Yoga Blog

OCTOBER 25, 2012

Some Hints On Practicing

Posted by Dorothy under Community Interests, Interesting Reads, Philosophy, Wellnessno responses

In our lives, we constantly talk about practicing to attain perfection. How much one practices and how much one will gain depends on the mindset during the practice. Sometimes, more effort does not mean better results or less effort, lesser results. To understand  how or why one should reconsider the way their practice is being done, I have decided to post the following text. This text is an excerpt from the compilation of a Thai Meditation Teacher, Achaan Chah‘s teachings in a book entitled ” A Still Forest Pool – The Insight Meditation of Achaan Chah “.

As you practice, various images and visions may arise. You see an attractice form, hear a sound that stirs you- such an image must be observed too. This kind of vipassana image can have more energy than one that may arise from simple concentration. Whatever arises, just watch.

Someone recently asked me, “As we meditate and various thing arise in my mind, should we investigate them or just note them coming and going?” If you see someone passing by whom you do not know, you may wonder, “Who is that? Where is he going? What is he up to?” But if you know the person, it is enough just to notice him pass by.

Desire in practice can be a friend or a foe. At first, it spurs us to come and practice; we want to change things, to understand, to end suffering. But to be always desiring something that has not yet arisen, to want things to be other than they are, just causes more suffering.

Someone asked, “Should we just eat when hungry, sleep when tired, as the Zen masters suggest, or should we experiment by going against the grain at times? And if so, how much?” Of course, one should experiment, but no one else can say how much. All of this is to be known within oneself. At first, in our practice, we are all like children learning to write the alphabet. The letters come out bent and sloppy, time and again-the only thing to do is to keep at it. And if we do not live life like this, what else is there for us to do?

A good practice is to ask yourself very sincerely, “Why was I born?” Ask yourself this question three times a day, in the morning, in the afternoon, and at night.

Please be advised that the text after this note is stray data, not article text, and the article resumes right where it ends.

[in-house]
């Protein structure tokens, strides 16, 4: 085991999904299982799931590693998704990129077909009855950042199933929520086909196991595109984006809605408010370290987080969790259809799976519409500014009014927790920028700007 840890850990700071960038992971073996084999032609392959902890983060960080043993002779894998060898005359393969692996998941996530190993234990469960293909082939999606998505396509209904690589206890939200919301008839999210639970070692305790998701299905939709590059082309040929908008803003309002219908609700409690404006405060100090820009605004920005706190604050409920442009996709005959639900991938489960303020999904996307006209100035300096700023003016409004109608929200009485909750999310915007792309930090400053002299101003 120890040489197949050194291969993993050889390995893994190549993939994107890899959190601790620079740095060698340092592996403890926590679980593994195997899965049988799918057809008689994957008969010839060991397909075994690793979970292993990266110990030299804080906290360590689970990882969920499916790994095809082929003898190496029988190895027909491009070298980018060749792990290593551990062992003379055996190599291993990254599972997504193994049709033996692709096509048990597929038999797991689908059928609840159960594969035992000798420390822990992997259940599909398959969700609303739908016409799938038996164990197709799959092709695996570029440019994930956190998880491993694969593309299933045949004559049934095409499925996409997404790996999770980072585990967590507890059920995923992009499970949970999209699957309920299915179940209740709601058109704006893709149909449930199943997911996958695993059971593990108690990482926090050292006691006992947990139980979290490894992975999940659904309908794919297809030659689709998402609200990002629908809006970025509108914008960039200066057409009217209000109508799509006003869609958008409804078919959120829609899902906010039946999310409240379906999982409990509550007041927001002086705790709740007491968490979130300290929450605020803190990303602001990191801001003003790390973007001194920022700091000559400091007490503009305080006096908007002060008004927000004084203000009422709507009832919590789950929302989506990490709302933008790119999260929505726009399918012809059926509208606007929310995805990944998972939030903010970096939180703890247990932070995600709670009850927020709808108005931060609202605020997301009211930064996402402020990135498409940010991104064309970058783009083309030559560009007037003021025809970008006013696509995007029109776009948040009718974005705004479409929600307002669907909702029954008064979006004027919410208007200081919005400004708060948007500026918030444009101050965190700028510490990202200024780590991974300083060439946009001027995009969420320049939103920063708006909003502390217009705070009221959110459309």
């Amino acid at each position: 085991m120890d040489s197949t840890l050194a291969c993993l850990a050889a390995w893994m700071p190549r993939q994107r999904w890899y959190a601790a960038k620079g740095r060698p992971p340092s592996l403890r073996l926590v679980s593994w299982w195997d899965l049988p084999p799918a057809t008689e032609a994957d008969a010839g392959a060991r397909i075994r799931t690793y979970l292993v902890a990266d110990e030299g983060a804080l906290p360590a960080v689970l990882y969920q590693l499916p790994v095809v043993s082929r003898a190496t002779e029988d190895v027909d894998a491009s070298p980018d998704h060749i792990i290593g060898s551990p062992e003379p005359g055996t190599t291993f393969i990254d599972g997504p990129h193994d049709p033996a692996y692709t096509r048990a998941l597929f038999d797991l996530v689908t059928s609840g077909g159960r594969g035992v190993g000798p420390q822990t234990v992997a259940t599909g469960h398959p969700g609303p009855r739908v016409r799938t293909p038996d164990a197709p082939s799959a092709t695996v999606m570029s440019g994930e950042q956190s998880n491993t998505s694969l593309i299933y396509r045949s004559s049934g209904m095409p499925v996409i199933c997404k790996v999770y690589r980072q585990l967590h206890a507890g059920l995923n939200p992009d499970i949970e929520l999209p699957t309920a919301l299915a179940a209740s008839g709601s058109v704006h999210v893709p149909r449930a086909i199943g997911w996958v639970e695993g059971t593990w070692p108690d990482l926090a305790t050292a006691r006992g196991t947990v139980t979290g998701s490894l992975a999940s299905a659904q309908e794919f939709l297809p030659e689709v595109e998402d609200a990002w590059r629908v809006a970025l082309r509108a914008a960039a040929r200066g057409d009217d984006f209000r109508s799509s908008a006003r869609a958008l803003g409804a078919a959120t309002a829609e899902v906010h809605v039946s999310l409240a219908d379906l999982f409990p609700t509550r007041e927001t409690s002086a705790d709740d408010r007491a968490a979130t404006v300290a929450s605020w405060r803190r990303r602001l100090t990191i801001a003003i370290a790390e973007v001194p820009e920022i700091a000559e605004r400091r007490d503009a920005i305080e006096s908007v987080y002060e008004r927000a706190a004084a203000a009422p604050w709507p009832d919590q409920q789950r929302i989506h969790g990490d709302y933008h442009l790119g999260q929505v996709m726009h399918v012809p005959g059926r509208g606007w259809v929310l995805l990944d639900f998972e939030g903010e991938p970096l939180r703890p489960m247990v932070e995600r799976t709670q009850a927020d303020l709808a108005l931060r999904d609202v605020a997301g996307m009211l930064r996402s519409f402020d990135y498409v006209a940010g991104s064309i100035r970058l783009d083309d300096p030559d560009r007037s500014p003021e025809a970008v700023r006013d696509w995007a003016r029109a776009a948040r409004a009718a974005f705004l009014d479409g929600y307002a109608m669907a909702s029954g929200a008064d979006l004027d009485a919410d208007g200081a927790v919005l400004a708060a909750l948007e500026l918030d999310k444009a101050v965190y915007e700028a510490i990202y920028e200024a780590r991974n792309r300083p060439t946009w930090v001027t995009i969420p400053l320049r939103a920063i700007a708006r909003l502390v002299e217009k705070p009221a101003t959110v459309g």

The Buddha told his disciple Ananda to see impermanence, to see death with every breath. We must know death; we must die in order to live. What does this mean? To dies is to come to the end of all our doubts, all our questions, and just be here with the present reality. You can never die tomorrow, you must die now. Can you do it? Ah, how still, the peace of no more questions.

Real effort is a matter of the mind, not the body. Different methods of concentration are like ways of earning a living-the most important thing is that you feed yourself, not how you manage to get the food. Actually, when the mind is freed from desires, concentration arises naturally, no matter what activity you are engaged in.

Drugs can bring about meaningful experiences, but the one who takes a drug has not made causes for such effects. He has just temporarily altered nature, like injecting a monkey with hormones that send him shooting up a tree to pick coconuts. Such experiences may be true but not good or good but not true, whereas Dharma is always both good and true.

Sometimes we want to force the mind to be quiet, and this effort just makes it all the more disturbed. Then we stop pushing and some concentration arises. But in the state of calm and quiet, we begin to wonder, “What’s going on? What’s happening now?” and we are agitated again.

The day before the first monastic council, one of the Buddha’s disciples went to tell Ananda, “Tomorrow is the Sangha Council. Others who attend are fully enlightened.” Since Ananda was at this time still incompletely enlightened, he determined to practice strenuously all through the night, seeking full awakening. But in the end, he just made himself tired. He was not making any progress for all his efforts, so he decided to let go and rest a bit. As soon as his head hit the pillow, he became enlightened. In the end, we must learn to let go every last desire, even the desire for enlightenment. Only then can we be free.


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